In a joint update this week from the Hon. Josh Frydenberg MP, Treasurer of Australia, and Senator the Hon. Mathias Cormann, Minister for Finance, the two stated that the Federal Government has taken “decisive and unprecedented action” to protect Australians and the economy from the effects of the coronavirus. So far, the Government has thrown $320 billion at the crisis, or 16.4 per cent of GDP.
With the coronavirus pandemic having major health and economic impact globally, the Treasurer and Minister for Finance state that Australia has made “important gains” in containing the spread of the virus.
“The near-term outlook depends critically on this ongoing success and our ability to gradually ease restrictions so people can return to work,” they noted.
“It is reasonable to expect that the pace and scope of any easing in containment measures will become more clear in the period ahead while economic data on the current state of the economy will become more readily available.”
Given the high degree of uncertainty around the economic impact of the coronavirus on the domestic and international economies, last month the Government released the 2020-21 Budget on 6 October 2020.
In the interim, Mr Frydenberg and Mr Cormann state that the Government has continued to provide updates on the fiscal position through the release of the Australian Government General Government Sector Monthly Financial Statements.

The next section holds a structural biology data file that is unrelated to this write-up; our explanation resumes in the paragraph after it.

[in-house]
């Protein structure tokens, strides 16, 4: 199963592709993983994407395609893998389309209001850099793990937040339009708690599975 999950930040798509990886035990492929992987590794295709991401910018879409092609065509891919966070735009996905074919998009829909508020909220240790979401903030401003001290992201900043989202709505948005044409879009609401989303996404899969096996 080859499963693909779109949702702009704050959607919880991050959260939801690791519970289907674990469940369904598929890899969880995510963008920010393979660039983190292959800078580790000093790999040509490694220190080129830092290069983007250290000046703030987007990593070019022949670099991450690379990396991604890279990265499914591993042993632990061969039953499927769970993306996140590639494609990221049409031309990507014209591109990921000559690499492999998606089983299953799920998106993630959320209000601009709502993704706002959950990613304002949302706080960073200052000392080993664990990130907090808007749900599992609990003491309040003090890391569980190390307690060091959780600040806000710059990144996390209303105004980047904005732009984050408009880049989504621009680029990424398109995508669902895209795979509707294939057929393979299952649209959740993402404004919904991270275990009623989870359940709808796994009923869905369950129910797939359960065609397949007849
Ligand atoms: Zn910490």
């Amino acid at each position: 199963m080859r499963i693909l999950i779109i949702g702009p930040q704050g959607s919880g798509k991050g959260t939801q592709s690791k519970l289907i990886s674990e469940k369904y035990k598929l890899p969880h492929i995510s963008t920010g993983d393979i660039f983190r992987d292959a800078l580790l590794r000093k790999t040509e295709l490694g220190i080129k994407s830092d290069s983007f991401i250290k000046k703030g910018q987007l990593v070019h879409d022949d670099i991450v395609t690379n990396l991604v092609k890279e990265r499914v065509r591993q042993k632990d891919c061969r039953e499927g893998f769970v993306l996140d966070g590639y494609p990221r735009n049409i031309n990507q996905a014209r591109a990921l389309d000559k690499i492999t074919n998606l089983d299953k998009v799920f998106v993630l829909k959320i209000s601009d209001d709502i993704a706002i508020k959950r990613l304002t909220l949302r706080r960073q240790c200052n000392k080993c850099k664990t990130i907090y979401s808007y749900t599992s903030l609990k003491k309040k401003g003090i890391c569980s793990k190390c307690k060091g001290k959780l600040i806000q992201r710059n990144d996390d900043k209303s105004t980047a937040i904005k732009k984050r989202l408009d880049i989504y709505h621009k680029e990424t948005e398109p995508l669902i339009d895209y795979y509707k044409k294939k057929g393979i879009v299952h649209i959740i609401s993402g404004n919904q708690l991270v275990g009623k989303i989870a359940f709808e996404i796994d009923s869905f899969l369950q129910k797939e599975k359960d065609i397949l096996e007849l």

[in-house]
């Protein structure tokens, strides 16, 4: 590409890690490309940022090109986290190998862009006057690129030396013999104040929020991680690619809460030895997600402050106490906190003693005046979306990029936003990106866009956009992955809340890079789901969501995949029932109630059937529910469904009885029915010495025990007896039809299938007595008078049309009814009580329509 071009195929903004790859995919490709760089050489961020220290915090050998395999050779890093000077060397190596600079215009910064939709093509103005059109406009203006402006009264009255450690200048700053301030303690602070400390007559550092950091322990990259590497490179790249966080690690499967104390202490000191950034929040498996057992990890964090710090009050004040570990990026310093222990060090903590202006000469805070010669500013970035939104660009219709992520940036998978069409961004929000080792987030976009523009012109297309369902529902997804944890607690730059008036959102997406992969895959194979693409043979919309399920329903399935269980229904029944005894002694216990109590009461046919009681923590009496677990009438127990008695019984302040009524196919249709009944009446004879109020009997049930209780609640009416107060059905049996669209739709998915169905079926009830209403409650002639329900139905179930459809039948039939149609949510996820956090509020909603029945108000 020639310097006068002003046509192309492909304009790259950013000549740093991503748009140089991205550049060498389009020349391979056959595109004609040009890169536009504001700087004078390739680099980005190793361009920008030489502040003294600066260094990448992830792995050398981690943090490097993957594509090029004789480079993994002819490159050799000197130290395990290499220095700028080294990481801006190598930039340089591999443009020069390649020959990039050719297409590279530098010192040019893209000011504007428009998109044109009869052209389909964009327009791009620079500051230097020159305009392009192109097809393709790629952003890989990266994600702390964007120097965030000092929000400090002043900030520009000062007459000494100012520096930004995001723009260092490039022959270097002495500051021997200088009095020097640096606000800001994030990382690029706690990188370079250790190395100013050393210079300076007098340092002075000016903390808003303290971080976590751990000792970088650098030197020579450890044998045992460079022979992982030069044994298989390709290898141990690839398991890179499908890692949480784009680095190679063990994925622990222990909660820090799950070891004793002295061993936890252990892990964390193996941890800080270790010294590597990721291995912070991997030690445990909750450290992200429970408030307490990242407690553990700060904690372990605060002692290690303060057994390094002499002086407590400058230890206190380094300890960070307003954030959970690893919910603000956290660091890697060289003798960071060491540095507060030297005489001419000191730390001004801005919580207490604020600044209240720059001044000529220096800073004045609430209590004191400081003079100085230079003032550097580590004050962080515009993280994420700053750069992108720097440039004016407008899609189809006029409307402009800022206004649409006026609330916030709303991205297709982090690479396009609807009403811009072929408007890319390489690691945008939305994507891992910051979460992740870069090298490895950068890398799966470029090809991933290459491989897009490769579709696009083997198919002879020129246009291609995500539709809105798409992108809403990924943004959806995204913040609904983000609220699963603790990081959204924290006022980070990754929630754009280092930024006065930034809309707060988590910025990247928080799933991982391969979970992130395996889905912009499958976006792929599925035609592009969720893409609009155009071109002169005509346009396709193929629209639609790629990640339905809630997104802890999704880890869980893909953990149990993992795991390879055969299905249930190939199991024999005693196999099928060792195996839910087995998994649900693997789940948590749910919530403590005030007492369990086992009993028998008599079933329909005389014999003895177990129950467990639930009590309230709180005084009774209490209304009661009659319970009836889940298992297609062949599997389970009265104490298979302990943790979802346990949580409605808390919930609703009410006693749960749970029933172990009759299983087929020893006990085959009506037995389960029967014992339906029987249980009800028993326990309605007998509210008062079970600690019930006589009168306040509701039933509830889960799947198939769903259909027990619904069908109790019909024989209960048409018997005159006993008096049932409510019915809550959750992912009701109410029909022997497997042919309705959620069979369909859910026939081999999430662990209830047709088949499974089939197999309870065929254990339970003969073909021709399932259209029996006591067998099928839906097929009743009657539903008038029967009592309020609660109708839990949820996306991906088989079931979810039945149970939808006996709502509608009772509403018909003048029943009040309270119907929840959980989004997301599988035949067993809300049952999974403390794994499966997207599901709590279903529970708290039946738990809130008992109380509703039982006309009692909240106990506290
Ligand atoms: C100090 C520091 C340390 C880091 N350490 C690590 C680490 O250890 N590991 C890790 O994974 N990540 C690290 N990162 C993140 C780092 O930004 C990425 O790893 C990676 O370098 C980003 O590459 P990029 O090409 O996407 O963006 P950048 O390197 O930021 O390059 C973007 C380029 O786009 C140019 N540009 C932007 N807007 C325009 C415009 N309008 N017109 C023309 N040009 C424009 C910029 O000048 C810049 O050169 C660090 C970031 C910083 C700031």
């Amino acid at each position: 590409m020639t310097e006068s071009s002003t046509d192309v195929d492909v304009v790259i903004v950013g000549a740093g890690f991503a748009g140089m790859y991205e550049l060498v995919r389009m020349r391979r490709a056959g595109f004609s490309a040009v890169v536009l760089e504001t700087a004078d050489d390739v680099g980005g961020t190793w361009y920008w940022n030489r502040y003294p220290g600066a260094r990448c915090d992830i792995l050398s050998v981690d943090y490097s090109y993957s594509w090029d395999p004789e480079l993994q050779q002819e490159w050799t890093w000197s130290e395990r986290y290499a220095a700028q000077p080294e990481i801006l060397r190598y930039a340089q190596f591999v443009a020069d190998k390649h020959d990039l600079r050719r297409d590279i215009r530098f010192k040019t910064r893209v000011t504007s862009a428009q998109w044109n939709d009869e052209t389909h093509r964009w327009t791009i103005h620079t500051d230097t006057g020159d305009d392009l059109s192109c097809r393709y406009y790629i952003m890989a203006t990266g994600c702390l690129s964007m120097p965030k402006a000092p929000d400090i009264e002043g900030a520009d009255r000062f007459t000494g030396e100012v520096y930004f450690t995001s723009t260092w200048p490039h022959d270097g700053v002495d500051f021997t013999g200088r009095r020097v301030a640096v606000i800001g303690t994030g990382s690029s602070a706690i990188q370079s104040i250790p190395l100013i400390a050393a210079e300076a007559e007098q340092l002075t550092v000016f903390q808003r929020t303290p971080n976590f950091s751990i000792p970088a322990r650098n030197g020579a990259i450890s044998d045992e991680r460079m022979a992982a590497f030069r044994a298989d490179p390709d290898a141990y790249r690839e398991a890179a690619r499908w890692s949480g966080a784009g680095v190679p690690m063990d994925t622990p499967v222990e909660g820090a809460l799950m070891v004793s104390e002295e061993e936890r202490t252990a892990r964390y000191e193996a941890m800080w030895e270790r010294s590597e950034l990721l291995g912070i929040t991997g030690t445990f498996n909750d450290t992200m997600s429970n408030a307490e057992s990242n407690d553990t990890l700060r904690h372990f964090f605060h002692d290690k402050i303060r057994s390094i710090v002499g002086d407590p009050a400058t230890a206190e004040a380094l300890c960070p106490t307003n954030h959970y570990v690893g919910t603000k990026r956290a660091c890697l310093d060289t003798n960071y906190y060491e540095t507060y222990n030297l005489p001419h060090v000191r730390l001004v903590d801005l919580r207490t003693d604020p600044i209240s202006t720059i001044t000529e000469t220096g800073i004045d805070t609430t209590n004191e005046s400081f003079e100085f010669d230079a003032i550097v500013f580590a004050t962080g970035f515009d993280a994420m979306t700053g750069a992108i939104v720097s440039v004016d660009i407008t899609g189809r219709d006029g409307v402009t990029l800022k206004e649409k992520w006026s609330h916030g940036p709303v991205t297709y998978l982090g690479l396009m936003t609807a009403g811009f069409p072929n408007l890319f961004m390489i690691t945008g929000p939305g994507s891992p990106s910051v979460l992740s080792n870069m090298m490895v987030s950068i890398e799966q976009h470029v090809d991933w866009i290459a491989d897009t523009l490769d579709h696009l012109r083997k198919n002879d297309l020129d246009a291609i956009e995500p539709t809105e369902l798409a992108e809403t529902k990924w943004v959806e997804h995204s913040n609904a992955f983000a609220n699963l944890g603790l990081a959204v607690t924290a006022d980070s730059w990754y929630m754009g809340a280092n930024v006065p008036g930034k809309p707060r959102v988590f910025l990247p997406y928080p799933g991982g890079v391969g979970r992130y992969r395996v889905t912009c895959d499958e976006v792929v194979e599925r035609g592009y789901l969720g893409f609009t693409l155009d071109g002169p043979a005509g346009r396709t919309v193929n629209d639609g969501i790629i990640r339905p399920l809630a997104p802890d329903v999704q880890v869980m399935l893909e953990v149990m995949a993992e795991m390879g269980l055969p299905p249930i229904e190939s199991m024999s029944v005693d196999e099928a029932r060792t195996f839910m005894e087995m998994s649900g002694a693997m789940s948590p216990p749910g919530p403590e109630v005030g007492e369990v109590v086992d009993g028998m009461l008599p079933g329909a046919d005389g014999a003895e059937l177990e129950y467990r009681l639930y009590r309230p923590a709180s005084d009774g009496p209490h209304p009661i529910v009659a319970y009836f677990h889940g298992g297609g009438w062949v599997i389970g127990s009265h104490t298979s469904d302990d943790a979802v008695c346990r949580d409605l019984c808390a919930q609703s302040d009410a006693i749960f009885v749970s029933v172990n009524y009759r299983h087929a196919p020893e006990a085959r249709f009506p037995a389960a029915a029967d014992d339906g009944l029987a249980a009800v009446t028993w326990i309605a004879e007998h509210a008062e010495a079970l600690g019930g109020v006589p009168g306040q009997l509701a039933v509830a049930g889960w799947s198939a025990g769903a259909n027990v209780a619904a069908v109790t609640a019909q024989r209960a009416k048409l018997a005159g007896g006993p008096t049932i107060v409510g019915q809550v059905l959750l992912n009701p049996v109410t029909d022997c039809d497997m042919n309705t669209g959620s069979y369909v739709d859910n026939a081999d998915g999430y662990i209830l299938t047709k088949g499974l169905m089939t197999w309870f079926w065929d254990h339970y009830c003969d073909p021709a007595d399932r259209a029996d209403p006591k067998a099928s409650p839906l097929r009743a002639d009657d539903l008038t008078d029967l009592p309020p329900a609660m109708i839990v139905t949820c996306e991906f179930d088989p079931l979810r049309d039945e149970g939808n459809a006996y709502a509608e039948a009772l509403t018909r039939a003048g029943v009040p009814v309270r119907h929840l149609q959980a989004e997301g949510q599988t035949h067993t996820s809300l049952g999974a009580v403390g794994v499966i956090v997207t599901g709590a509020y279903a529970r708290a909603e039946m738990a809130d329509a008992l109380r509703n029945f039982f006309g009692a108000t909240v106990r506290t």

The Australian Bureau of Statistics (ABS) is also releasing additional and more frequent information to enhance understanding of the social and economic impacts of the coronavirus.
Building on these updates, the Treasurer is expected to provide a Ministerial Statement to the House of Representatives and the Minister for Finance to the Senate on 12 May 2020. The statement will reportedly outline the impact of the coronavirus on the economy and the Government’s actions to date.
Moreover, the Federal Government is also expected to also provide an economic update on the economic and fiscal outlook in June, following the release of the March quarter National Accounts.
“Australia entered the coronavirus crisis from a position of economic strength. The Government returned the Budget to balance for the first time in 11 years, while government debt to GDP was about a quarter of what it is in the United States or United Kingdom, and about one-seventh of what it was in Japan,” Mr Frydenberg said.
“The measures we have implemented are temporary, targeted and proportionate to the challenge we face and will ensure Australia bounces back stronger on the other side, without undermining the structural integrity of the budget and maintaining our commitment to medium-term fiscal sustainability.”